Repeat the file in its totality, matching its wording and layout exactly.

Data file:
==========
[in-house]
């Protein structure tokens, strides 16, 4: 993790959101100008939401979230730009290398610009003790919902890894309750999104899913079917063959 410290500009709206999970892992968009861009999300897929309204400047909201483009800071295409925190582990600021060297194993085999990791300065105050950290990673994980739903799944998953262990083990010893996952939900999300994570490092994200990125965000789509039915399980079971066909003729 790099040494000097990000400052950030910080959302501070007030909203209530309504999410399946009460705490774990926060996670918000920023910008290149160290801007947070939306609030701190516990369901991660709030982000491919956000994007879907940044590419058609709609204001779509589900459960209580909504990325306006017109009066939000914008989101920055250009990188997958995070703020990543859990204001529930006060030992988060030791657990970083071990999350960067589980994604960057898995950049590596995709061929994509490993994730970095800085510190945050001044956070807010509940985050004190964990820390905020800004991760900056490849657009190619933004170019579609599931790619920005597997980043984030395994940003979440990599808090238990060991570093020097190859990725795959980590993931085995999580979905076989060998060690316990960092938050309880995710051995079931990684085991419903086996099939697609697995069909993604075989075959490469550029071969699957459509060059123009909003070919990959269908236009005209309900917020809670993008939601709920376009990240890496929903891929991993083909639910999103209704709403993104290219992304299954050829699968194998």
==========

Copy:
[in-house]
């Protein structure tokens, strides 16, 4: 993790959101100008939401979230730009290398610009003790919902890894309750999104899913079917063959 410290500009709206999970892992968009861009999300897929309204400047909201483009800071295409925190582990600021060297194993085999990791300065105050950290990673994980739903799944998953262990083990010893996952939900999300994570490092994200990125965000789509039915399980079971066909003729 790099040494000097990000400052950030910080959302501070007030909203209530309504999410399946009460705490774990926060996670918000920023910008290149160290801007947070939306609030701190516990369901991660709030982000491919956000994007879907940044590419058609709609204001779509589900459960209580909504990325306006017109009066939000914008989101920055250009990188997958995070703020990543859990204001529930006060030992988060030791657990970083071990999350960067589980994604960057898995950049590596995709061929994509490993994730970095800085510190945050001044956070807010509940985050004190964990820390905020800004991760900056490849657009190619933004170019579609599931790619920005597997980043984030395994940003979440990599808090238990060991570093020097190859990725795959980590993931085995999580979905076989060998060690316990960092938050309880995710051995079931990684085991419903086996099939697609697995069909993604075989075959490469550029071969699957459509060059123009909003070919990959269908236009005209309900917020809670993008939601709920376009990240890496929903891929991993083909639910999103209704709403993104290219992304299954050829699968194998």